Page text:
I’m in the process of updating my portfolio with lots of new work but in the meantime I figured I’d share some old news. I was cast to do 3 commercials a while back but somehow they never made it to my portfolio. I think it’s about time I shared the story.
I’ve been doing Origami since I was about 10, at this point I’d like to think I can make about anything. When I saw a casting call for an origami folder I knew I had to audition. After sending a quick email listing my paper folding qualifications I quickly received a phone call and was asked a barrage of questions most important of which being: Could I fold a paper car? I of course said yes. Then the person asked me if I could actually fold a paper Toyota Prius and I said absolutely. He was extremely excited and he set up an audition time for me later that week and that was that.
Moments after I got off the phone I had that moment when I realized that not only had I never actually folded a paper car but I definitely hadn’t ever folded a Prius. This was 2007 so I wasn’t even sure I knew what a Prius looked like. My immediate concern was the wheels, it’s one thing to fold a piece of paper but I had actually deliberately not tackled cars when I was a young paper folder because of the complexity of folding 4 wheels that protruded out of a single sheet of paper in exactly the right place. Of course I could have made a 2D model but that didn’t seem right so I had a fair challenge on my hands.
A few minutes later I successfully composed myself then found a picture of a Prius online, set down a stack of copy paper, and started folding. An hour and a half later I was holding a Prius-esque piece of paper. A few more tries and I got it down to a solid 15 minutes of consistent folding with all 4 wheels, a perfect roof contour, and even a little Prius style spoiler on the back.
Up until this point I had undoubtedly folded my fair share of paper but most of them were given as gifts or ended up in a box or trash can of some sort. I had exactly 3 books on the subject from about the age I started folding and the large majority of my skill rested in occupying my time during meetings, travel, or any other time when I didn’t entirely have something else to do or wanted to focus a little better. I had never auditioned for an Origami themed anything so I had no idea what to expect. I envisioned at least a number of people who would be some serious competition so I made sure to bring my A game.
When I arrived at what looked to be a very productive and moderately successful film studio I showed the casting agent my car, she tried to conceal her excitement but I could tell I had made an impression. She asked me if I made this and if I could do it again. I said Yes to both questions and told her it took me about 15 minutes to make a car.
She asked me if she could film me making one so we set up shop on a table and I went to it. After a few cars she told me that she didn’t see any reason why I wouldn’t get the job but that she needed to inspect my hands first. This went on for a bit as various people told me how lovely my hands were and that I would be perfect for the role. It’s a weird thing for people to tell you that your hands are very nice, I don’t know why but it seemed strange to me. I was told that the director needed to give the final approval but that I would hear back from them soon. Then before I left I asked if anyone else had a good Prius. The lady laughed and said, “one person folded a truck, but it was 2D and barely looked like a truck,” then she said “everyone else couldn’t even get that close”. Needless to say I felt pretty good about where I stood.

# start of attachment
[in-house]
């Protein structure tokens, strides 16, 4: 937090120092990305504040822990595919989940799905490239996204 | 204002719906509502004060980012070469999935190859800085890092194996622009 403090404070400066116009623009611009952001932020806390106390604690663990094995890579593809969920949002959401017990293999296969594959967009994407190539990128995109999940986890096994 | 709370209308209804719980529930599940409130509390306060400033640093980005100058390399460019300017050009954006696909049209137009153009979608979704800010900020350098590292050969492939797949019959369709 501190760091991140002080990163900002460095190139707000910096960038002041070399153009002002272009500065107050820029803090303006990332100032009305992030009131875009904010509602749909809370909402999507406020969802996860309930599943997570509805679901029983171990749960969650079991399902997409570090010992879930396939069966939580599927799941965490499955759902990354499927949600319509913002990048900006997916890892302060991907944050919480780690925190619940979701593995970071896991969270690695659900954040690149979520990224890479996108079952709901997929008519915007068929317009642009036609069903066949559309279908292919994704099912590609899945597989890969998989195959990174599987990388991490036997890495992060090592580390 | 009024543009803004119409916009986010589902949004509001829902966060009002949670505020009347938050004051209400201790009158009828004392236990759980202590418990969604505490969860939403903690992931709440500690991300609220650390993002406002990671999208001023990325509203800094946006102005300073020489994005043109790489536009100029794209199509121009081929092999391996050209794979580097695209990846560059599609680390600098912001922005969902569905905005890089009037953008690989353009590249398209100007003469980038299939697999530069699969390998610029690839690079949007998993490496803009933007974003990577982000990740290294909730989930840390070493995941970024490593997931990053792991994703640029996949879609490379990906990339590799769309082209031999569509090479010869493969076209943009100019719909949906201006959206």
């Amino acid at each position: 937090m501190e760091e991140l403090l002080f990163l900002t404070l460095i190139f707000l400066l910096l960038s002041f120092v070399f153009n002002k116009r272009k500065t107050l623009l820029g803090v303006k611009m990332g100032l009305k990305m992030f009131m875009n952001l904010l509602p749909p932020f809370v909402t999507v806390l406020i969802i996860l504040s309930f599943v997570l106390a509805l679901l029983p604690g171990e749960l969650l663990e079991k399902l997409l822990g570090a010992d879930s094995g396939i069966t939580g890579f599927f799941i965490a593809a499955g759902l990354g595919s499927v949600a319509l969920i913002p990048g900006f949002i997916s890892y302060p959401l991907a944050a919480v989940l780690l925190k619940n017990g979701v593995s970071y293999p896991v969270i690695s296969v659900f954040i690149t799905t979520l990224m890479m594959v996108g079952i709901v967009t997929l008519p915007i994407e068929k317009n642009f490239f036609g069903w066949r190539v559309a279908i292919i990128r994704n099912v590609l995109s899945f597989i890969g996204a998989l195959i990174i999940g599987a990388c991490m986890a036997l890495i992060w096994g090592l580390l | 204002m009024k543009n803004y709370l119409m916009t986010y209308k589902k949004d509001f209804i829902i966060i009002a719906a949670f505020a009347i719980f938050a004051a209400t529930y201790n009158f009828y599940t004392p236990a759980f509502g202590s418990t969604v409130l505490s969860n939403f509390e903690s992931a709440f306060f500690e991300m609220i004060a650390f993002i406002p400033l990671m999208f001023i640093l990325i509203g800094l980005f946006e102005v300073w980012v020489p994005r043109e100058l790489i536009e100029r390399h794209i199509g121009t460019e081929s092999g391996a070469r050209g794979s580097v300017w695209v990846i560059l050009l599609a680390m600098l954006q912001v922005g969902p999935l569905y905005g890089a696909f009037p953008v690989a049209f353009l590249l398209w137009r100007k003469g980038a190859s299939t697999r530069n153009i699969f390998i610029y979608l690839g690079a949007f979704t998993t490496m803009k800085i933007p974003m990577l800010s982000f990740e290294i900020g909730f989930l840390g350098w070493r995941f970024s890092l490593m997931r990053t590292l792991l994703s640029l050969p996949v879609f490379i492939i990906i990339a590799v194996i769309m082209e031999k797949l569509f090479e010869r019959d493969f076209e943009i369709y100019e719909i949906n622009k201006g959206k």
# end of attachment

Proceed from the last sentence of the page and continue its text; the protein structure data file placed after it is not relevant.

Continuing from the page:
A couple hours later I was on the phone with the director and the casting agent who proceeded to inform me that I got the part and asked about my schedule because apparently they were going to take me to get a manicure. We set that up and a few days later I was sitting in an awkward chair trying to keep my hands as far away from my body as possible all while folding paper cars on a backlit light box. Then on the spot I was told I needed to fold a paper wallet and also cut out some paper cars in a chain. Of course they allotted me a few minutes to prepare these so apparently that wasn’t a big deal. They had an approved wallet design ready and even though I thought it was hideous I didn’t complain and folded it for them. Neither of these were really Origami because they both required cutting but oh well. Mostly I was just disappointed that they made me use the largest and clunkiest scissors they could find.
A few weeks later I received a DVD with my commercial and payment for my role. They ran the commercial regionally for a while so I got to see myself on television a bit. Now luckily it exists on the internet so I can show everyone who missed out.
I also got an interesting side note from the casting director, she told me that in their search they spoke to someone who claimed to be a highly renowned associate of the professional Origami world (apparently such a thing exists!). This person informed her that not only were they not going to find someone who could fold an Origami Prius, that there were actually only 3 people in the world who could. These people are all “Origami Masters” and she was told none of them were going to be able to make it to Portland for a commercial. So she told me that I should feel good that I’m on par with these 3 elite Origami Masters and she was excited to share the news that she found someone who could fold a Prius after all.
Oh and the final video is actually all 15 minutes of me folding the Prius just in fast motion.